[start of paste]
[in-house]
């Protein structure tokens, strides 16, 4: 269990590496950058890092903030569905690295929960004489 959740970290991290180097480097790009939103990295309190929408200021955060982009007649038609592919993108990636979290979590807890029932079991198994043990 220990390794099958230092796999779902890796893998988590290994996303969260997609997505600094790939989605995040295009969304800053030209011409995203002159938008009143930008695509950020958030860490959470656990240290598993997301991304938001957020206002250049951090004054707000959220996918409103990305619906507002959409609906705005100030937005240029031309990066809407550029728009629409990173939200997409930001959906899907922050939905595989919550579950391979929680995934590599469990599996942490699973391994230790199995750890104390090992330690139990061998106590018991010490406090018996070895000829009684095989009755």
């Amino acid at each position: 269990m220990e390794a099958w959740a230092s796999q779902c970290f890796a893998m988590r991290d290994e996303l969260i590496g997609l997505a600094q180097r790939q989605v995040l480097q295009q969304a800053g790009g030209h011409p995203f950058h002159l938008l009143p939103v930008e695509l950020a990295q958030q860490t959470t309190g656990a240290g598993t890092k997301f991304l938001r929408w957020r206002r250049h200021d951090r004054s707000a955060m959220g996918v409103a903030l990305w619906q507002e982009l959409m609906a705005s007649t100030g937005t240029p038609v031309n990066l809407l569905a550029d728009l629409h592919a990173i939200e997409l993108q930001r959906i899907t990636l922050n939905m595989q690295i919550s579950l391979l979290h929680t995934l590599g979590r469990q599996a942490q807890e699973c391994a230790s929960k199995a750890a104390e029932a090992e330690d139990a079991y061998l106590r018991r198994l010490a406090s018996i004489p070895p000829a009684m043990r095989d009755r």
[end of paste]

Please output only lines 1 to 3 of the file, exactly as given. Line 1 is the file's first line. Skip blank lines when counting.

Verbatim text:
[in-house]
């Protein structure tokens, strides 16, 4: 269990590496950058890092903030569905690295929960004489 959740970290991290180097480097790009939103990295309190929408200021955060982009007649038609592919993108990636979290979590807890029932079991198994043990 220990390794099958230092796999779902890796893998988590290994996303969260997609997505600094790939989605995040295009969304800053030209011409995203002159938008009143930008695509950020958030860490959470656990240290598993997301991304938001957020206002250049951090004054707000959220996918409103990305619906507002959409609906705005100030937005240029031309990066809407550029728009629409990173939200997409930001959906899907922050939905595989919550579950391979929680995934590599469990599996942490699973391994230790199995750890104390090992330690139990061998106590018991010490406090018996070895000829009684095989009755």
């Amino acid at each position: 269990m220990e390794a099958w959740a230092s796999q779902c970290f890796a893998m988590r991290d290994e996303l969260i590496g997609l997505a600094q180097r790939q989605v995040l480097q295009q969304a800053g790009g030209h011409p995203f950058h002159l938008l009143p939103v930008e695509l950020a990295q958030q860490t959470t309190g656990a240290g598993t890092k997301f991304l938001r929408w957020r206002r250049h200021d951090r004054s707000a955060m959220g996918v409103a903030l990305w619906q507002e982009l959409m609906a705005s007649t100030g937005t240029p038609v031309n990066l809407l569905a550029d728009l629409h592919a990173i939200e997409l993108q930001r959906i899907t990636l922050n939905m595989q690295i919550s579950l391979l979290h929680t995934l590599g979590r469990q599996a942490q807890e699973c391994a230790s929960k199995a750890a104390e029932a090992e330690d139990a079991y061998l106590r018991r198994l010490a406090s018996i004489p070895p000829a009684m043990r095989d009755r």